There are cheap properties all over the world but they likely won’t be on your radar because of the powers that be are trying to have you spend more, not less.

3. Develop a Skill

You already have many skills but you may not know it. Figure out what skills you have and develop it.

Forget the mainstream education system which lied to us and told us we must go to school and get a certificate to have a valuable skill.

People are making top dollar teaching English, dancing, and piano. There is a lot you can do from baking a good pizza to brewing good beer to sustain a lifestyle some day.

4. Invest in the Market

Whether it’s index funds or P2P lending or individuals stocks or bonds, start investing in the market. You’ll learn some great skills.

I am not talking about investing in stocks and bitcoin in 2021 which seems to be the rave. Everyone is going to do well in a market like 2021. I’m talking about learning investing over a decade.

I started in 2012 and I’m just an intermediate-level investor – maybe even a beginner. But I’m making money. I’ve made money in shitty markets and I’ve made money when it’s booming.

There is nothing wrong with day trading or trading cryptocurrency but you should be able to do it in various market conditions and not just when it’s trending up.

5. Start a Business

I’ve started, owned, operated, failed at, and sold several businesses over my life. Starting a business is easy in the US. Stary your first business even if it’s just selling something on Etsy.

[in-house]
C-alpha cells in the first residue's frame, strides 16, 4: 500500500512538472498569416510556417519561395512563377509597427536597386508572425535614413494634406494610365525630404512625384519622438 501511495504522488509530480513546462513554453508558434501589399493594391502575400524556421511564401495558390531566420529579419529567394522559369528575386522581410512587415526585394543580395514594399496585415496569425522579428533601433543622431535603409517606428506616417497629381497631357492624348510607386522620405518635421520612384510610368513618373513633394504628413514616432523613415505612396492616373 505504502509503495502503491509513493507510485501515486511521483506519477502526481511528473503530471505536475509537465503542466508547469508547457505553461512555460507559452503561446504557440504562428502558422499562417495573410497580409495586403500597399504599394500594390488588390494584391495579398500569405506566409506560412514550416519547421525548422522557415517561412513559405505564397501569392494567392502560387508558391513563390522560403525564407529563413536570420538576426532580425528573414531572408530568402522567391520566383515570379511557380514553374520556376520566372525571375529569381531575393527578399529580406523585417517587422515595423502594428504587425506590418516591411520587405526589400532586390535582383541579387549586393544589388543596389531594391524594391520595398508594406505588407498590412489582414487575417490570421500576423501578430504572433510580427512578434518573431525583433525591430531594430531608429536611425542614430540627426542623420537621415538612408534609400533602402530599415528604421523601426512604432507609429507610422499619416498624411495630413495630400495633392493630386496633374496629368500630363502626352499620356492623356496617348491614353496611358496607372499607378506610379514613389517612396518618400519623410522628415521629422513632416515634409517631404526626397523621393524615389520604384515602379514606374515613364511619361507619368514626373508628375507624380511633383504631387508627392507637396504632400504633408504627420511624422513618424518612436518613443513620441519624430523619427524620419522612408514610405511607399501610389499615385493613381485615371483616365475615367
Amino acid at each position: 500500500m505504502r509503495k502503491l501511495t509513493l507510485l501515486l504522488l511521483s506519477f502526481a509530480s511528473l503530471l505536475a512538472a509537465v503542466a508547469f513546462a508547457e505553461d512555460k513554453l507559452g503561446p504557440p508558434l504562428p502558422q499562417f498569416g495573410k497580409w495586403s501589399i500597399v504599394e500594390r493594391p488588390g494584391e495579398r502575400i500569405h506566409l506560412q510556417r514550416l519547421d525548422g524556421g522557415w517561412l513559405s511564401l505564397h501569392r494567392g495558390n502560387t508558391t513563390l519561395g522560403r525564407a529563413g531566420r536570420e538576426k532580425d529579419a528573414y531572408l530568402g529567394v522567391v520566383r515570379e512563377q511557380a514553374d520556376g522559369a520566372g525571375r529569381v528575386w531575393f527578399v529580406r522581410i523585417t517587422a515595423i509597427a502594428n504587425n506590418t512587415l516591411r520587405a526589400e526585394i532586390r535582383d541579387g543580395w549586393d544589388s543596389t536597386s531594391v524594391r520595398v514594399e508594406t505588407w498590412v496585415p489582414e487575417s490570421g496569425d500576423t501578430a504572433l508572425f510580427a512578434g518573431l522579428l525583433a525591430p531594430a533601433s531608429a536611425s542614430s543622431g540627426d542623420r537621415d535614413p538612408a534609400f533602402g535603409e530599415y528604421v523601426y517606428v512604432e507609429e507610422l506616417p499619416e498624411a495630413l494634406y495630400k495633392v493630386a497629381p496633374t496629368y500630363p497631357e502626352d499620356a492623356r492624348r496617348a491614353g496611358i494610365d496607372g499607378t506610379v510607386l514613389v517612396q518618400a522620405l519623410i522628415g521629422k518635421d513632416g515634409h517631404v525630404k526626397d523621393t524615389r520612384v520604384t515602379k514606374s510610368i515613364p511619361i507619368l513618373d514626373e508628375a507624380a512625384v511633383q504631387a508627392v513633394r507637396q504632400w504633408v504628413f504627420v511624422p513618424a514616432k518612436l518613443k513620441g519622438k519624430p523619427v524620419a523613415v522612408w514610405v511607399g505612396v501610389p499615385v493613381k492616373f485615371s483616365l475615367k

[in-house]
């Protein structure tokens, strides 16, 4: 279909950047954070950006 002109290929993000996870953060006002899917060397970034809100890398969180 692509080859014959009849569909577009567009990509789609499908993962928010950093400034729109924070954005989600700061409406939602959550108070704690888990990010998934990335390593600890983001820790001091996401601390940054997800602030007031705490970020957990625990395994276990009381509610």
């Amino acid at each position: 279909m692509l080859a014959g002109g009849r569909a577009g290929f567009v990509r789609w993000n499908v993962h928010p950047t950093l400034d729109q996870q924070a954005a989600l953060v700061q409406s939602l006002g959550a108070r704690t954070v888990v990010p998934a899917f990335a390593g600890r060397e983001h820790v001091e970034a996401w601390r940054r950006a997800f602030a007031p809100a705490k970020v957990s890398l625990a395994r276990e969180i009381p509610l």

Having the autonomy to be your own boss is a powerful tool in your retirement arsenal as a physician.

6. Build a Network

The solo mentality in the US has become an epidemic. And we’re finding ourselves lonelier than ever. After all, it’s hard to go through this life alone.

You might not think that others are as trustworthy as you are or as capable or competent. That’s not true. I’ve learned the opposite about myself. That I’m not as reliable and trustworthy and capable as I thought I was.

This realization helped me be more open to meeting new people and building a network of those who are on a similar path as myself.

All of you guys who are reading my shit are part of my network. You email me, you comment on what I write, you run things by me, and I’m running things by you.